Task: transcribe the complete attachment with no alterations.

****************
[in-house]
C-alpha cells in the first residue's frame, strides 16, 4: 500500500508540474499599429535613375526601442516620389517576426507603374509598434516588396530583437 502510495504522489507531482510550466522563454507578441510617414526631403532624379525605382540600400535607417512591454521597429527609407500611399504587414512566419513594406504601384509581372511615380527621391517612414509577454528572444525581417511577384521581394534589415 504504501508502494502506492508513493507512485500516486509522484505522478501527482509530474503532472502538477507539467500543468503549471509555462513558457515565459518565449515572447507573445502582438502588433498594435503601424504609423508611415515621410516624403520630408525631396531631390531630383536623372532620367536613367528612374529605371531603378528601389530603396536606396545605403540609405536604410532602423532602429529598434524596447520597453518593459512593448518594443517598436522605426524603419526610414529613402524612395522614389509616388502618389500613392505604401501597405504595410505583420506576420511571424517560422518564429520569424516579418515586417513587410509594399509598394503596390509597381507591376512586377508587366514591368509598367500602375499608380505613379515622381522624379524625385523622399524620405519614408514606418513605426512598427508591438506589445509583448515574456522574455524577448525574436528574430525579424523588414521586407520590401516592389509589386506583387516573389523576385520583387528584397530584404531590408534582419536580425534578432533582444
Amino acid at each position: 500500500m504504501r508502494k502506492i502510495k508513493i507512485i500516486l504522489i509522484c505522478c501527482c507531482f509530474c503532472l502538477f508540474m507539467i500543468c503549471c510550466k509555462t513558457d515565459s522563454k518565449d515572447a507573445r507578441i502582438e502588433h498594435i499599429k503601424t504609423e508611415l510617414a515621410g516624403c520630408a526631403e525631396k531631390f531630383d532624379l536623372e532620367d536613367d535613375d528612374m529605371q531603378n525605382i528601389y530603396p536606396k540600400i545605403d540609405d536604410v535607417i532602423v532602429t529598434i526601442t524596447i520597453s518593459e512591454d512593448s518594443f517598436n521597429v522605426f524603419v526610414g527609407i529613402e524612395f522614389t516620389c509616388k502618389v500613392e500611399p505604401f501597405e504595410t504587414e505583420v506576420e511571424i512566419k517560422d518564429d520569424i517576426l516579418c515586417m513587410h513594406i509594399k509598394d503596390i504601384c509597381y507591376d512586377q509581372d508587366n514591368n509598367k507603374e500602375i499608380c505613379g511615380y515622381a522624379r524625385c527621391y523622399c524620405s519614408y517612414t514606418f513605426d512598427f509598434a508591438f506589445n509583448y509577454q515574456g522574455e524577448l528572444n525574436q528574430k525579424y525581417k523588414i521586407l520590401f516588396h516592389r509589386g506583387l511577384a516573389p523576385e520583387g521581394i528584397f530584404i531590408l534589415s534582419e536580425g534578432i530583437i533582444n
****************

[in-house]
C-alpha cells in the first residue's frame, strides 16, 4: 500500500508540474499599429535613375526601442516620389517576426507603374509598434516588396530583437 502510495504522489507531482510550466522563454507578441510617414526631403532624379525605382540600400535607417512591454521597429527609407500611399504587414512566419513594406504601384509581372511615380527621391517612414509577454528572444525581417511577384521581394534589415 504504501508502494502506492508513493507512485500516486509522484505522478501527482509530474503532472502538477507539467500543468503549471509555462513558457515565459518565449515572447507573445502582438502588433498594435503601424504609423508611415515621410516624403520630408525631396531631390531630383536623372532620367536613367528612374529605371531603378528601389530603396536606396545605403540609405536604410532602423532602429529598434524596447520597453518593459512593448518594443517598436522605426524603419526610414529613402524612395522614389509616388502618389500613392505604401501597405504595410505583420506576420511571424517560422518564429520569424516579418515586417513587410509594399509598394503596390509597381507591376512586377508587366514591368509598367500602375499608380505613379515622381522624379524625385523622399524620405519614408514606418513605426512598427508591438506589445509583448515574456522574455524577448525574436528574430525579424523588414521586407520590401516592389509589386506583387516573389523576385520583387528584397530584404531590408534582419536580425534578432533582444
Amino acid at each position: 500500500m504504501r508502494k502506492i502510495k508513493i507512485i500516486l504522489i509522484c505522478c501527482c507531482f509530474c503532472l502538477f508540474m507539467i500543468c503549471c510550466k509555462t513558457d515565459s522563454k518565449d515572447a507573445r507578441i502582438e502588433h498594435i499599429k503601424t504609423e508611415l510617414a515621410g516624403c520630408a526631403e525631396k531631390f531630383d532624379l536623372e532620367d536613367d535613375d528612374m529605371q531603378n525605382i528601389y530603396p536606396k540600400i545605403d540609405d536604410v535607417i532602423v532602429t529598434i526601442t524596447i520597453s518593459e512591454d512593448s518594443f517598436n521597429v522605426f524603419v526610414g527609407i529613402e524612395f522614389t516620389c509616388k502618389v500613392e500611399p505604401f501597405e504595410t504587414e505583420v506576420e511571424i512566419k517560422d518564429d520569424i517576426l516579418c515586417m513587410h513594406i509594399k509598394d503596390i504601384c509597381y507591376d512586377q509581372d508587366n514591368n509598367k507603374e500602375i499608380c505613379g511615380y515622381a522624379r524625385c527621391y523622399c524620405s519614408y517612414t514606418f513605426d512598427f509598434a508591438f506589445n509583448y509577454q515574456g522574455e524577448l528572444n525574436q528574430k525579424y525581417k523588414i521586407l520590401f516588396h516592389r509589386g506583387l511577384a516573389p523576385e520583387g521581394i528584397f530584404i531590408l534589415s534582419e536580425g534578432i530583437i533582444n